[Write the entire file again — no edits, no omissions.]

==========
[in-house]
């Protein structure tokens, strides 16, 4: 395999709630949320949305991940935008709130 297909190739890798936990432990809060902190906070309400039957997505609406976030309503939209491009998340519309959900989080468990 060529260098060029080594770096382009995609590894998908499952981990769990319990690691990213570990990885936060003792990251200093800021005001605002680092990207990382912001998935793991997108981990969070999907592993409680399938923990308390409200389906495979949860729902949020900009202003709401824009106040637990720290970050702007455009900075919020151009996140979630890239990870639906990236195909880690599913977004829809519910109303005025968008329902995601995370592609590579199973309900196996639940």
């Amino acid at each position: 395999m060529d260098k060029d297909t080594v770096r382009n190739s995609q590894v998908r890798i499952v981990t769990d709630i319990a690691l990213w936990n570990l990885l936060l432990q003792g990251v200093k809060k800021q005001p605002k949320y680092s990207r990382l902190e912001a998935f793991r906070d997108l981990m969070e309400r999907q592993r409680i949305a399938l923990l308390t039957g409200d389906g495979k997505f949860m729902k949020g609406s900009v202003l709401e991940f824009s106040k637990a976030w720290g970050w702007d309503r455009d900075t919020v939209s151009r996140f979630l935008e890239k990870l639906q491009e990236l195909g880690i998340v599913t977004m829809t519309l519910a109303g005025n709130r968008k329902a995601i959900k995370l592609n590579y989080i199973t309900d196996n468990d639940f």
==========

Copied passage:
[in-house]
């Protein structure tokens, strides 16, 4: 395999709630949320949305991940935008709130 297909190739890798936990432990809060902190906070309400039957997505609406976030309503939209491009998340519309959900989080468990 060529260098060029080594770096382009995609590894998908499952981990769990319990690691990213570990990885936060003792990251200093800021005001605002680092990207990382912001998935793991997108981990969070999907592993409680399938923990308390409200389906495979949860729902949020900009202003709401824009106040637990720290970050702007455009900075919020151009996140979630890239990870639906990236195909880690599913977004829809519910109303005025968008329902995601995370592609590579199973309900196996639940």
């Amino acid at each position: 395999m060529d260098k060029d297909t080594v770096r382009n190739s995609q590894v998908r890798i499952v981990t769990d709630i319990a690691l990213w936990n570990l990885l936060l432990q003792g990251v200093k809060k800021q005001p605002k949320y680092s990207r990382l902190e912001a998935f793991r906070d997108l981990m969070e309400r999907q592993r409680i949305a399938l923990l308390t039957g409200d389906g495979k997505f949860m729902k949020g609406s900009v202003l709401e991940f824009s106040k637990a976030w720290g970050w702007d309503r455009d900075t919020v939209s151009r996140f979630l935008e890239k990870l639906q491009e990236l195909g880690i998340v599913t977004m829809t519309l519910a109303g005025n709130r968008k329902a995601i959900k995370l592609n590579y989080i199973t309900d196996n468990d639940f």